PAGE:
They say we are inhuman. They say that we are mercenaries doing the government’s bidding and hunting people down. We’ve been told that using tear gas, lathis, water cannons and pellet guns are radical methods. So I ask you one question: What do we do? Do we start loading our AK-47’s with 7.62 cartridges? Or should we replace the smoke with regular grenades? Do we start using our LMG’s to disperse crowds? No? Here’s where the hypocrisy comes into play.
Tires are set ablaze, curfews imposed and mobs take over police stations, holding officers hostage and drowning other officials by pushing his vehicle into the Jhelum River. You throw stones at us, fire at us with the same rifles. You throw petrol bombs at us and burn our convoy cars. It does not stop there, you wave the ISIS or the Pakistani flag and scream ‘Liberate India’. You even sneak into our bases and slaughter 18 men, who were sleeping, with rifles and grenades of your own and then you have the audacity to set the place alight.
Yet we are to be the one’s showing disdain. Yet here we are looking to promote dialogue.
To those of you who hide your faces behind scarves and are too afraid to confront us in person, back off. Back off while you still have the time, while you are still breathing. Just because you don’t wear a uniform doesn’t mean you will go unnoticed. Your cowardice is laughable. We don’t care about nationalities. We vow to protect from all enemies, both domestic and foreign. To the country who sponsors you who call yourself ‘fighters’ and/or ‘liberators’, we don’t have to remind you of 1965, 1971 and 1999.
However, being the ‘cats’ (politically correct term) you are, you’ll deny your participation. You’ll send a puppet prime minister at the UN General Assembly and claim Kashmir as your because of population demographics. That is your ‘rational argument’.
Let me be clear, we know who you are. We know where you are, and have known so for years, now. Just because we respect the treaties and the international border, doesn’t mean we are inactive. India, is the sleeping lion. The more you poke it, the angrier it gets. Do not test our patience. What always holds us back is the thought of the little girl who couldn’t go to school yet again. The thought of a little boy who couldn’t play with his friends. What stops us is the sight of a pregnant woman who couldn’t reach the hospital in time and lost her unborn baby.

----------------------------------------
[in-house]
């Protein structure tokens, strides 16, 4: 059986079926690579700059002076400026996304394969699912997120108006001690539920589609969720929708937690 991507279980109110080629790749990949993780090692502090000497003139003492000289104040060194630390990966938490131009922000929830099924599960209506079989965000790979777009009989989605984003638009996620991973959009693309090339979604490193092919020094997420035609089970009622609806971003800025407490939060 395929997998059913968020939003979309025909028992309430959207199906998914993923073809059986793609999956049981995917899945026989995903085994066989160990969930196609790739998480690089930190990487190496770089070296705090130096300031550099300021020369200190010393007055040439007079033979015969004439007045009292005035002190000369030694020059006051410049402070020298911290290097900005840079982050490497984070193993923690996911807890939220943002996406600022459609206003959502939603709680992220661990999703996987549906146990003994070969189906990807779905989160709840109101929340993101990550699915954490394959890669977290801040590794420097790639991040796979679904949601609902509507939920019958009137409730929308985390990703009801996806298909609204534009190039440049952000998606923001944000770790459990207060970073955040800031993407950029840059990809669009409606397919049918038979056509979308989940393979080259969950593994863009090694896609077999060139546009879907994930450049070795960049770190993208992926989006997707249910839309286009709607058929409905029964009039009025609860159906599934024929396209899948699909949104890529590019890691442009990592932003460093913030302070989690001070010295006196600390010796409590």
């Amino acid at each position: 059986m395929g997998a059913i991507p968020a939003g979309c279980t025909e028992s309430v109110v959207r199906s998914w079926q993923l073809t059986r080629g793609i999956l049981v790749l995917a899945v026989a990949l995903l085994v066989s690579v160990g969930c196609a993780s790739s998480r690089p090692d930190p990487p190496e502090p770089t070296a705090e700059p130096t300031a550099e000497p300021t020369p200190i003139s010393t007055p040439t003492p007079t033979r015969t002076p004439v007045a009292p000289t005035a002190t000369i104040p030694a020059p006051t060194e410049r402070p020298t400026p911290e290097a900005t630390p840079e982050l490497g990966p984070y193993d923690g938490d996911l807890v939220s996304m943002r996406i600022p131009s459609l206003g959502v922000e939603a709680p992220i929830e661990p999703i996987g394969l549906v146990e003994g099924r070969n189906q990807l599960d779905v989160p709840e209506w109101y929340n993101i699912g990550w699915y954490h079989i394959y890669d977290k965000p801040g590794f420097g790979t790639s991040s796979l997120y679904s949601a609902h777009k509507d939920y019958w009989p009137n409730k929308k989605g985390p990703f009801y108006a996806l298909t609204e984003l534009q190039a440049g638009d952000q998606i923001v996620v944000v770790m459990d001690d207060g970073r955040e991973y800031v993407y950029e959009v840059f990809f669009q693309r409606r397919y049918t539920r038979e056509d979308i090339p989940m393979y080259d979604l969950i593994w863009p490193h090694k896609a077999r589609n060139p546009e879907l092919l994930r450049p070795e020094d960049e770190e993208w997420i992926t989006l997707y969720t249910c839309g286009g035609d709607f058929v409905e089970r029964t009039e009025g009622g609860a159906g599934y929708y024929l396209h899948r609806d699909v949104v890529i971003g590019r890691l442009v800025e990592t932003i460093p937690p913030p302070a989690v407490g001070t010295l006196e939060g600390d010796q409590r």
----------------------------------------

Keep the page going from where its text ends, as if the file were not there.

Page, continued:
We, are human too. We have families too. However, we are not going to give you our nation on a platter. Our fight is for those who are proud to be Indians. We fight for every piece of land. We leave no man behind.
Pervez Musharraf, the once mighty dictator and the man behind Kargil ’99 said, “We must learn from history, there is no military solution for the Kashmir issue.”
India never said no to political dialogue. All that we have been asking for is for our neighbors to stop waging a proxy war against us. All we ask is for the cross border shelling to stop. We don’t want this because we are afraid to retaliate. We want the violence to stop so that the talks can begin.
I don’t know when will normalcy restore to Kashmir. I don’t have an answer for how many lives will be lost before we realize that killing isn’t the solution. For now, the valley is burning. Heaven on earth is plagued with rodents on a killing spree.
And me? I’m just standing here guarding. Watching it all unfold. Helpless!
Author’s Note: ‘The Burning Valley: A Soldier’s Story’ is from the point of view of the soldier on field. It is to shed some light on the emotions and devastating experiences they might go through. It is just an attempt and my interpretation of the same.